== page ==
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Omega Desk by Daniel Fessler (Squigly)

I remember thinking that the frame came together really quickly and had high hopes that the rest of the build would go as smoothly.. but the devil was in the details.

Omega Desk by Daniel Fessler (Squigly) Omega Desk by Daniel Fessler (Squigly)
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I used 2mm aluminium plates that I had laser cut and then rolled myself at the workshop, so in total around 32kg of aluminium was used. Heavy yes but since I was planning on mounting a rather monstrous 1080 radiator to the cladding I needed the strength.

Omega Desk by Daniel Fessler (Squigly) Omega Desk by Daniel Fessler (Squigly)
Click to enlarge


It was then time to start mounting the cladding to the frame, this must have been the most time consuming and labour intensive part of the build. In total there are 240 rivnuts and bolts holding the cladding to the frame.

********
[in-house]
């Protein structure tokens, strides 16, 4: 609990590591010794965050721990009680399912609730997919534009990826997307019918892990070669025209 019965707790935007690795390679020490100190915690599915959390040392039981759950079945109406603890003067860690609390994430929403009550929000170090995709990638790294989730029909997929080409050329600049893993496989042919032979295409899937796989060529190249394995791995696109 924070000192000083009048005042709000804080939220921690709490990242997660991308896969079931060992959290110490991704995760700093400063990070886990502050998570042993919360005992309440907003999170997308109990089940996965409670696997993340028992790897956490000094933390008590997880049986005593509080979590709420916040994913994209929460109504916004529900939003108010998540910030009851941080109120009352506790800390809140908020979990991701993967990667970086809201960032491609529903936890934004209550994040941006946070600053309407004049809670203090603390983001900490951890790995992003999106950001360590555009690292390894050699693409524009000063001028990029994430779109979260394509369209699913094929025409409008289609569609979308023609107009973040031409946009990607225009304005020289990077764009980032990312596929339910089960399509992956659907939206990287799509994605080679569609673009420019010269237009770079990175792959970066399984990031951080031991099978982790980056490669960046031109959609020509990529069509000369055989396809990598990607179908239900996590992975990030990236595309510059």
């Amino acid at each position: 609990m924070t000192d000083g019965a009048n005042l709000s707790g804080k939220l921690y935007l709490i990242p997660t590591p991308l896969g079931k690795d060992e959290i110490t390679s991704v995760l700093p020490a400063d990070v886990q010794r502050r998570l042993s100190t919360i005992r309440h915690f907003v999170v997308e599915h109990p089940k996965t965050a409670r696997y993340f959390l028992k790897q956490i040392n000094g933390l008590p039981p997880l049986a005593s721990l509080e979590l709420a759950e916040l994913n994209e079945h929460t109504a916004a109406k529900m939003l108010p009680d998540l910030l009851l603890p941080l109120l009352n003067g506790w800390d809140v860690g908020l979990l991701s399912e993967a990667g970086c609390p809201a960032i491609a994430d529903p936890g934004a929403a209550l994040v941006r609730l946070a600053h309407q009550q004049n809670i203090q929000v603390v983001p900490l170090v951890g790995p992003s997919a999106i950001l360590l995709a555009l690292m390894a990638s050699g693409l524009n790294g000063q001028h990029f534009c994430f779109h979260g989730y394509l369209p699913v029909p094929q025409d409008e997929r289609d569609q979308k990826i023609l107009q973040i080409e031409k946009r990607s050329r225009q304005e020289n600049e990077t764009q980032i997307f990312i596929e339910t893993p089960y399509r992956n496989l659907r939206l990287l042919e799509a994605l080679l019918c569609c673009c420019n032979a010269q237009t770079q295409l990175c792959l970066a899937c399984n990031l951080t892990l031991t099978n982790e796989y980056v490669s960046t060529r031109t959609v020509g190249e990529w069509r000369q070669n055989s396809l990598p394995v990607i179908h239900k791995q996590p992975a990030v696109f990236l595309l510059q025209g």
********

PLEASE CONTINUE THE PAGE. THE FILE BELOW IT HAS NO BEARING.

Omega Desk by Daniel Fessler (Squigly) Omega Desk by Daniel Fessler (Squigly)
Click to enlarge

While the cladding was going on I started noticing some "lag" in some of the panels, specifically on the legs due to the angle. Luckily having some spare aluminium plate I made up some support struts that could be mounted on the inside of the desk that gave enough tension and aligned the joints very well. Based on the fact that this build was already starting to tip the scales I wasn't too concerned about additional weight.


Omega Desk by Daniel Fessler (Squigly) Omega Desk by Daniel Fessler (Squigly)
Click to enlarge

After completing the outside cladding it was time to get the front window mounted. I had originally intended to use glass, but designing in Sketchup and real world builds often do not align 100%. I had concerns the glass may not fit so well and well..